Directed by: James Cameron
Cast: Sam Worthington, Sigourney Weaver, Zoe Saldana, Giovani Ribisi, CCH Pounder
Genre: Science Fiction
Rated PG-13 For intense epic battle sequences and warfare, sensuality, language and some smoking
Let me start by saying that I love science fiction/fantasy. There is nothing like an engrossing story that pulls the reader/viewer into the fictional world created by an author/filmmaker intent on proving this other world may exist. Over the years, such excellent works have graced both the printed page and the small screen that there is no shortage of sci-fi (not SyFy, as a certain network would have you believe) for one to escape into for months on end. Some of my favorite novels in this escapist genre are Joe Haldeman’s “The Forever War”, George R.R. Martin’s “Song of Fire and Ice” series, Jack Finney’s “Body Snatchers”, Larry Niven’s “Ringworld”, Orson Scott Card’s “Ender’s Game”, and Isaac Asimov’s “Robot” series. On the motion picture side, my favorites have been Robert Wise’s “The Day the Earth Stood Still”, Franklin J. Shaffner’s “Planet of the Apes”, Duncan Jones’ “Moon”, Stanley Kubrick’s “2001”, Ridley Scott’s “Alien”, and John Carpenter’s “The Thing”. I’d even go so far as to say video games like “Doom 3” or “Bioshock” would be amongst the top in that prospective category. Unfortunately, Avatar will never make it into that list. Nor would it break the top 100, if I were to create such a list.
Don’t get me wrong. This film is beautifully shot. The 3D is spectacular, so much so that 10 minutes into the film the viewer is likely to forget they are watching a 3D film, and focus instead on the story. This, I’m sad to say, is where the film falls short. The script is a very bland “vanilla-plain” story about a disabled Marine who heads to another planet on a mission to mine the rare minerals needed to continue to power Earth. Eventually, he longs to escape into the peaceful world of the “virtual reality-hybrid” planet Pandora, where he is without the constraints of crippled legs, and able to witness the majestic creatures called Navi in their natural habitat. He eventually falls in love with a female Navi, and wrestles with the decision to press on with his objectives, or betray his race and live and love amongst the Navi. While sci-fi has nearly always been a morality tale disguised as fictional other-worldly tales, the message of evil Americans killing off the peace loving new-age aliens is a bit heavy-handed. There isn’t much disguising here.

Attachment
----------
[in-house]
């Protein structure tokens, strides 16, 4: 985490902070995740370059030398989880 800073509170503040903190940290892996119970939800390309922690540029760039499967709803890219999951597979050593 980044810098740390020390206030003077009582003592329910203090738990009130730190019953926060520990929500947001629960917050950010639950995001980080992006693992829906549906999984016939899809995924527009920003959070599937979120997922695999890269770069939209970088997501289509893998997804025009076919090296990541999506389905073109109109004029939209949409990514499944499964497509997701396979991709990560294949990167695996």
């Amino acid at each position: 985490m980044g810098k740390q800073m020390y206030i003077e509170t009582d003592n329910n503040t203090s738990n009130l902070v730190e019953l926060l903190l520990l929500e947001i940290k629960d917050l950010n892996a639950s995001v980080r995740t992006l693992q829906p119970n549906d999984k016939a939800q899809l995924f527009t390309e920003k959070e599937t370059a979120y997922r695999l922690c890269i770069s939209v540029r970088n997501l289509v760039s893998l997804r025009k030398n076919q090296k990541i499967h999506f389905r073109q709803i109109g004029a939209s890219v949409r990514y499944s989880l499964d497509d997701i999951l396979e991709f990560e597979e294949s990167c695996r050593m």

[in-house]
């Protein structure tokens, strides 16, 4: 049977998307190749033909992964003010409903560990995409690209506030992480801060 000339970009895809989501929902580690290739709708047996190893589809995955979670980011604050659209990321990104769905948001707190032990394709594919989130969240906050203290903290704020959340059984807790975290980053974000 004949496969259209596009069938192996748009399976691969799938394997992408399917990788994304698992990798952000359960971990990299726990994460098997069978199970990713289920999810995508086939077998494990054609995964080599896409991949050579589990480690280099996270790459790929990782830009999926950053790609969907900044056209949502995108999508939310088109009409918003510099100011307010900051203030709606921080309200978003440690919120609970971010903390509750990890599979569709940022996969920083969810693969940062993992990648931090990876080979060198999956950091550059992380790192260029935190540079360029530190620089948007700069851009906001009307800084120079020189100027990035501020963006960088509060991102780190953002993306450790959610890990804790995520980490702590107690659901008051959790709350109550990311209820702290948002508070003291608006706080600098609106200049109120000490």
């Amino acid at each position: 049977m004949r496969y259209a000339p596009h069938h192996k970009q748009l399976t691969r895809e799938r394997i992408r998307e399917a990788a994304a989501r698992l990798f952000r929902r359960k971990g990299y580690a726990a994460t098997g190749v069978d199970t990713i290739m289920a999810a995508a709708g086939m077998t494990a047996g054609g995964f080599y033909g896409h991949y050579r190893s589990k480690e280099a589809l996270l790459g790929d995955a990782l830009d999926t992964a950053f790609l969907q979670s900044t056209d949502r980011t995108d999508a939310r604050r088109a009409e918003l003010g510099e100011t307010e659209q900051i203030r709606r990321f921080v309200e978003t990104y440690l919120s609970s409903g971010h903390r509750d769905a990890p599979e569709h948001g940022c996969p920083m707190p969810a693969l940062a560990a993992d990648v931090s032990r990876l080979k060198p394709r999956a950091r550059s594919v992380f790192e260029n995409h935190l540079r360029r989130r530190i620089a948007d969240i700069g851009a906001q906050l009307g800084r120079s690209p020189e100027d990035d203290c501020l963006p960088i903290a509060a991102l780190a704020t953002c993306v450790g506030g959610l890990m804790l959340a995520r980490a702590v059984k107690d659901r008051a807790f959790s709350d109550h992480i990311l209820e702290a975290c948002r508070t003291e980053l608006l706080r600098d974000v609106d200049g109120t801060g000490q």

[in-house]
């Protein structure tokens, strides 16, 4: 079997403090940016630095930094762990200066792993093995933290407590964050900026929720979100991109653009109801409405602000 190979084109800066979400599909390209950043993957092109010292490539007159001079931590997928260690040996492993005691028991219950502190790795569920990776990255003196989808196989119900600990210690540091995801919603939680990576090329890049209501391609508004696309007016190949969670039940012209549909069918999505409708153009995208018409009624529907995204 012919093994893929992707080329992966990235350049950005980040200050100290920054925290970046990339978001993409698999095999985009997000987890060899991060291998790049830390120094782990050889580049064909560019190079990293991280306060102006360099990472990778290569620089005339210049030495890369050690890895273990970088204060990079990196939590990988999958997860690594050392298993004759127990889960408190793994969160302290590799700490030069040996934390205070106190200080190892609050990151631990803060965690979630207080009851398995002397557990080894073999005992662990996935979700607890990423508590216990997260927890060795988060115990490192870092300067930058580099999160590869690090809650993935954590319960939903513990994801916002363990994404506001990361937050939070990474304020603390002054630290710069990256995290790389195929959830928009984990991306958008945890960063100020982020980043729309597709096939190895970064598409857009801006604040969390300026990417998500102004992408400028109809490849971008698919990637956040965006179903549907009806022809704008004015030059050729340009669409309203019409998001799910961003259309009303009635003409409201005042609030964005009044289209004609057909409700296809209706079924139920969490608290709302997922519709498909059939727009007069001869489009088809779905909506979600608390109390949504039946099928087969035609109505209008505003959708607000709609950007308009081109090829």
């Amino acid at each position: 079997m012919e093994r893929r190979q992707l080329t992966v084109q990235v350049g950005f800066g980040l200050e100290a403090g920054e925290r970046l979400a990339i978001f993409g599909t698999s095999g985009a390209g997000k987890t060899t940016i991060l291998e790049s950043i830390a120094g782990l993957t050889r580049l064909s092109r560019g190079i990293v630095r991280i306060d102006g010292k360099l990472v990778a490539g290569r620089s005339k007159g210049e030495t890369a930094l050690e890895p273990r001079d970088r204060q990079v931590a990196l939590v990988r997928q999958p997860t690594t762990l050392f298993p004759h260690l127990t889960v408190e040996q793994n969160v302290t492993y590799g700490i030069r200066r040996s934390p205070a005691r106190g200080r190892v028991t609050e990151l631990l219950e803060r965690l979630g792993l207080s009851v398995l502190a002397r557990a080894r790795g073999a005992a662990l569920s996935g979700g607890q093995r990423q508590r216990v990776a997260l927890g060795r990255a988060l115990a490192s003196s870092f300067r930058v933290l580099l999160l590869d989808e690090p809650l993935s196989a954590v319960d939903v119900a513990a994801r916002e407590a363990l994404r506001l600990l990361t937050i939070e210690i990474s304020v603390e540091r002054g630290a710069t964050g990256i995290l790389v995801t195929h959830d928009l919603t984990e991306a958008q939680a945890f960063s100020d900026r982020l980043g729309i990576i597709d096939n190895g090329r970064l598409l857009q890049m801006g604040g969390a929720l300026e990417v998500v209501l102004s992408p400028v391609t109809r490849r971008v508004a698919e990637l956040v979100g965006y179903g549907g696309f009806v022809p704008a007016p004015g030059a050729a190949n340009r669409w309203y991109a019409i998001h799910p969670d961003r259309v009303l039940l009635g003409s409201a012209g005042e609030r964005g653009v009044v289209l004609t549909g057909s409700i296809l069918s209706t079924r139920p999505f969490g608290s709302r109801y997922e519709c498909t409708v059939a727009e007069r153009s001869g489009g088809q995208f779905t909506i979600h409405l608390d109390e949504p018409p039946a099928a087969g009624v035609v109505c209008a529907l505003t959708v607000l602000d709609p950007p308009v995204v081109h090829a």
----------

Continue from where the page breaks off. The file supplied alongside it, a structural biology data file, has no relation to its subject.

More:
Now, anyone who has seen Werner Herzog’s “Grizzly Man”, or heard the recent news about Sea World and it’s “Killer” whales incident, knows that even though creatures may be beautiful and majestic, we are best designed to avoid residing with them. The fact that the human falls in love with the alien is no more romantic to me than the guy working with gorillas in their natural habitat would be. For me, the special effects, as breathtaking as they may be, no more make this a great film than the special effects in the “Transformers” films, or “Armageddon”, make them great films. Not even the engrossing 3D could save this one. For me, it’s the first James Cameron film that falls far short of perfection.
Rating = ** / 5
Directed by: Neill Blomkamp
Cast: Sharlto Copley, Nathalie Boltt, William Allen Young
Genre: Science Fiction
Rated R For bloody violence and pervasive language
As a fan of science fiction, I appreciate when a film attempts to break ground. I especially appreciate when a film takes a possibly tired story and gives it new life, with clever characterizations, twists, and plot points. The story of “District 9” takes place in a fictional place in South Africa. When aliens land on Earth, global business conglomerate Multi-National United forces them into rigid this place, “containment zones “, where they are compelled to labor, even as MNU commandeers their otherworldly technology for profit. What differentiates Blomkamp’s film from similarly themed tales is when he introduces the lead character as a common worker, as opposed to a military big shot. His initial “real-world” characterization, and believable transformation from man with a mission to man-on-the-run is further grounded in reality by the impressions that you are watching a documentary. The fact that the lead becomes a wanted man not by choice, but by circumstance further sets this film apart from more recent films with a similar theme.
I appreciated the fact that Blomkamp never treated his aliens as a grandiose spectacle. There never was the moment in the film where the creature slowly rises from the water, camera set to a low angle, as the lights flicker and the music crescendos, allowing the character to realize he’s in over his head. The aliens in the is film were simply another character. They were grounded in the grittiness of the real world, and each of the characters had multiple sides to their persona. And each of the actors in the film were relatively unknown, which only led to the escape into this “faux-documentary.” I sense that Blomkamp is on track to have a very lengthy career in films. I look forward to see what this talented young filmmaker will next bring to the cineplex.
Rating = **** / 5